I think it’s important to really differentiate the two: an offer to do a logo for a speculative fee equivalent to what one would be paid normally is still spec, and still wrong.

      Having a pro-bono component touches that money part, not the spec one. Pro bono jobs have their place in business (as long as it’s for charitable causes and the likes), but has no more weight whatsoever on the spec side in making more or less acceptable.

  9. Thomson Dawson

    I read this thread carefully here and on Linked In… of course, designers are in an uproar about the idea of spec work, silly design contents and the like…

    I read with a grin the condesending response from Megan Patrick… She knows there will be hundreds if not thousands of participants hoping to win a silly T-shirt design ontest…the so-called “good cause” seems rather exploitive to me.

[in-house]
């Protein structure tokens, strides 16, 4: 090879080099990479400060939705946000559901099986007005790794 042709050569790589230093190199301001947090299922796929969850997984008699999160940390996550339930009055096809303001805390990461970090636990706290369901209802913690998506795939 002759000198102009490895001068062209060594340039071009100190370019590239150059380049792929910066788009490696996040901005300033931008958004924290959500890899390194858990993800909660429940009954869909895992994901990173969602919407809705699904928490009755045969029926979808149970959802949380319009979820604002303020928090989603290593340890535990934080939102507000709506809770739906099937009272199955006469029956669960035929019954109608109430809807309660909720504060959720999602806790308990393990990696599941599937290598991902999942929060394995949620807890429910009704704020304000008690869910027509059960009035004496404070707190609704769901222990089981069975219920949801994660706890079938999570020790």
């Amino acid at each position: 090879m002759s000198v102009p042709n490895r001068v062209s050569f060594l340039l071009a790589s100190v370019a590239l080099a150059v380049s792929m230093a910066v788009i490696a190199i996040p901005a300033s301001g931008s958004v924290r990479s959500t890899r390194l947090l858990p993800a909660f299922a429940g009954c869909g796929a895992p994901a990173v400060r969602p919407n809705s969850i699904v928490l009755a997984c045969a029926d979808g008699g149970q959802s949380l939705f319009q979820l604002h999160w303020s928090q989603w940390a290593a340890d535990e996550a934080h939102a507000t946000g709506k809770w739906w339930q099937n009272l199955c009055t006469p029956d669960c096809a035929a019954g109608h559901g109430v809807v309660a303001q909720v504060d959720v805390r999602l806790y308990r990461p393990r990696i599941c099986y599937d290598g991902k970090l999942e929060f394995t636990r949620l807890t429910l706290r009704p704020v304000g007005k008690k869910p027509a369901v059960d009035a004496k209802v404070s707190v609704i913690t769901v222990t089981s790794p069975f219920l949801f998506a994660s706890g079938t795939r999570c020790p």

I don’t think any of this should be a surprise, nor is it going away. In fact, I believe we will see more and more of this… why you may ask?

    The graphic design profession is over saturated slush pile.

    The graphic design profession has a very low barrier to entry. Unlike other design professions (architecture and industrial design come easily to mind) where there is a more rigorous path to mastery, just about anybody can be a graphic designer.

    In our economic system, whatever is in abundant supply (graphic designers) will always have a low value. You can’t get any lower than working for free can you?

    Opposite to this ecomomic principal is the idea that whatever is in short supply is always highly valued and the price will be set accordingly.